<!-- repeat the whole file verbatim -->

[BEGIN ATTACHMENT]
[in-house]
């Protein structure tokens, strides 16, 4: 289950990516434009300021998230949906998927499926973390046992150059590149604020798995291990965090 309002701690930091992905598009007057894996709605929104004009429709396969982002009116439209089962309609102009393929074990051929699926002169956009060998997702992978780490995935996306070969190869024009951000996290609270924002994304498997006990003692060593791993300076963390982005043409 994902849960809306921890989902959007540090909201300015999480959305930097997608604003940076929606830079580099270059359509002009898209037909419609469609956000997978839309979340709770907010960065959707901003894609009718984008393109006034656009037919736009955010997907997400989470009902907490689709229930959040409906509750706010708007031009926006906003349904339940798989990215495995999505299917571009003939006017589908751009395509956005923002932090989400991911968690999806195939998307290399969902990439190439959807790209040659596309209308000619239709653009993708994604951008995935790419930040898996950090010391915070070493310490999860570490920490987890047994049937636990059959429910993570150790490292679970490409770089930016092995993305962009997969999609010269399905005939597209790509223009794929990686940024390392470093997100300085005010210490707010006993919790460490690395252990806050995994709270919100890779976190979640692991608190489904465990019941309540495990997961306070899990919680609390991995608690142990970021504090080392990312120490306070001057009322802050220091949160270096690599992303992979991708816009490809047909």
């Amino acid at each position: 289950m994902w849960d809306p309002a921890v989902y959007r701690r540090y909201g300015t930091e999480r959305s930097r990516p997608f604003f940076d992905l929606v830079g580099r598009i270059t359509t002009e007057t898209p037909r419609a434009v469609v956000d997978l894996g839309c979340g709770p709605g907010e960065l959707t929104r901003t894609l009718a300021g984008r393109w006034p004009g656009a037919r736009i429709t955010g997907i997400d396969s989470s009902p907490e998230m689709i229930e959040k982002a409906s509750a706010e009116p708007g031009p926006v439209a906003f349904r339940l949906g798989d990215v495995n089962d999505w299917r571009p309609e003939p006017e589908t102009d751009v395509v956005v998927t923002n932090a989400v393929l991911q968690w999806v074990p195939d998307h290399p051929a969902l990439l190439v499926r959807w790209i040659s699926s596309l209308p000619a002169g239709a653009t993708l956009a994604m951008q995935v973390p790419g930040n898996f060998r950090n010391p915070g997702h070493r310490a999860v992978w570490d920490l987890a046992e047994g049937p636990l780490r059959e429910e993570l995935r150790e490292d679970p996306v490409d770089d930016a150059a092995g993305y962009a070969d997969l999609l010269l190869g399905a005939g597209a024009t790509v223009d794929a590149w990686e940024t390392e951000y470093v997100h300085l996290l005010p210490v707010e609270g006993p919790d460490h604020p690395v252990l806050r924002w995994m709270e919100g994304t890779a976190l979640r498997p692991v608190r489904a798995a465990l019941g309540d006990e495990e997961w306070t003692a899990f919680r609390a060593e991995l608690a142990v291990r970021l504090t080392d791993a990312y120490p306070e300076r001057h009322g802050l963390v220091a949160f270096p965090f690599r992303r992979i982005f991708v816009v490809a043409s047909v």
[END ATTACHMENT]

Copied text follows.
[in-house]
């Protein structure tokens, strides 16, 4: 289950990516434009300021998230949906998927499926973390046992150059590149604020798995291990965090 309002701690930091992905598009007057894996709605929104004009429709396969982002009116439209089962309609102009393929074990051929699926002169956009060998997702992978780490995935996306070969190869024009951000996290609270924002994304498997006990003692060593791993300076963390982005043409 994902849960809306921890989902959007540090909201300015999480959305930097997608604003940076929606830079580099270059359509002009898209037909419609469609956000997978839309979340709770907010960065959707901003894609009718984008393109006034656009037919736009955010997907997400989470009902907490689709229930959040409906509750706010708007031009926006906003349904339940798989990215495995999505299917571009003939006017589908751009395509956005923002932090989400991911968690999806195939998307290399969902990439190439959807790209040659596309209308000619239709653009993708994604951008995935790419930040898996950090010391915070070493310490999860570490920490987890047994049937636990059959429910993570150790490292679970490409770089930016092995993305962009997969999609010269399905005939597209790509223009794929990686940024390392470093997100300085005010210490707010006993919790460490690395252990806050995994709270919100890779976190979640692991608190489904465990019941309540495990997961306070899990919680609390991995608690142990970021504090080392990312120490306070001057009322802050220091949160270096690599992303992979991708816009490809047909």
């Amino acid at each position: 289950m994902w849960d809306p309002a921890v989902y959007r701690r540090y909201g300015t930091e999480r959305s930097r990516p997608f604003f940076d992905l929606v830079g580099r598009i270059t359509t002009e007057t898209p037909r419609a434009v469609v956000d997978l894996g839309c979340g709770p709605g907010e960065l959707t929104r901003t894609l009718a300021g984008r393109w006034p004009g656009a037919r736009i429709t955010g997907i997400d396969s989470s009902p907490e998230m689709i229930e959040k982002a409906s509750a706010e009116p708007g031009p926006v439209a906003f349904r339940l949906g798989d990215v495995n089962d999505w299917r571009p309609e003939p006017e589908t102009d751009v395509v956005v998927t923002n932090a989400v393929l991911q968690w999806v074990p195939d998307h290399p051929a969902l990439l190439v499926r959807w790209i040659s699926s596309l209308p000619a002169g239709a653009t993708l956009a994604m951008q995935v973390p790419g930040n898996f060998r950090n010391p915070g997702h070493r310490a999860v992978w570490d920490l987890a046992e047994g049937p636990l780490r059959e429910e993570l995935r150790e490292d679970p996306v490409d770089d930016a150059a092995g993305y962009a070969d997969l999609l010269l190869g399905a005939g597209a024009t790509v223009d794929a590149w990686e940024t390392e951000y470093v997100h300085l996290l005010p210490v707010e609270g006993p919790d460490h604020p690395v252990l806050r924002w995994m709270e919100g994304t890779a976190l979640r498997p692991v608190r489904a798995a465990l019941g309540d006990e495990e997961w306070t003692a899990f919680r609390a060593e991995l608690a142990v291990r970021l504090t080392d791993a990312y120490p306070e300076r001057h009322g802050l963390v220091a949160f270096p965090f690599r992303r992979i982005f991708v816009v490809a043409s047909v």